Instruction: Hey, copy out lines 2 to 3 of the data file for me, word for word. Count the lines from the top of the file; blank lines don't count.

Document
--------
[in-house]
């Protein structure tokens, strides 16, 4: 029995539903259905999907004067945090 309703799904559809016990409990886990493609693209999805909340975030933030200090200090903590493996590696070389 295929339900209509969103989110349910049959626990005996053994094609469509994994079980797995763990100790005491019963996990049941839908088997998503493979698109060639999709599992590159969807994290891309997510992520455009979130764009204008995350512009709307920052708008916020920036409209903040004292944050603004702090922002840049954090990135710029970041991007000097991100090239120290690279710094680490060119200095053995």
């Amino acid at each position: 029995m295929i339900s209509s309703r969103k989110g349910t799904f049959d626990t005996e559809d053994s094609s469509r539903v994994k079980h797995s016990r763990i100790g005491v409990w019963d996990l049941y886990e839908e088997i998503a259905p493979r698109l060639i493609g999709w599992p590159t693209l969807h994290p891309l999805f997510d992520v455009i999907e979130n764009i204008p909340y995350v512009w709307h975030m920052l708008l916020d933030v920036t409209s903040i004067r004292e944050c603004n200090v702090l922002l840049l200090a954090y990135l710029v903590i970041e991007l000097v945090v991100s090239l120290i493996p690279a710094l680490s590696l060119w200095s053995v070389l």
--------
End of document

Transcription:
């Protein structure tokens, strides 16, 4: 029995539903259905999907004067945090 309703799904559809016990409990886990493609693209999805909340975030933030200090200090903590493996590696070389 295929339900209509969103989110349910049959626990005996053994094609469509994994079980797995763990100790005491019963996990049941839908088997998503493979698109060639999709599992590159969807994290891309997510992520455009979130764009204008995350512009709307920052708008916020920036409209903040004292944050603004702090922002840049954090990135710029970041991007000097991100090239120290690279710094680490060119200095053995």
């Amino acid at each position: 029995m295929i339900s209509s309703r969103k989110g349910t799904f049959d626990t005996e559809d053994s094609s469509r539903v994994k079980h797995s016990r763990i100790g005491v409990w019963d996990l049941y886990e839908e088997i998503a259905p493979r698109l060639i493609g999709w599992p590159t693209l969807h994290p891309l999805f997510d992520v455009i999907e979130n764009i204008p909340y995350v512009w709307h975030m920052l708008l916020d933030v920036t409209s903040i004067r004292e944050c603004n200090v702090l922002l840049l200090a954090y990135l710029v903590i970041e991007l000097v945090v991100s090239l120290i493996p690279a710094l680490s590696l060119w200095s053995v070389l």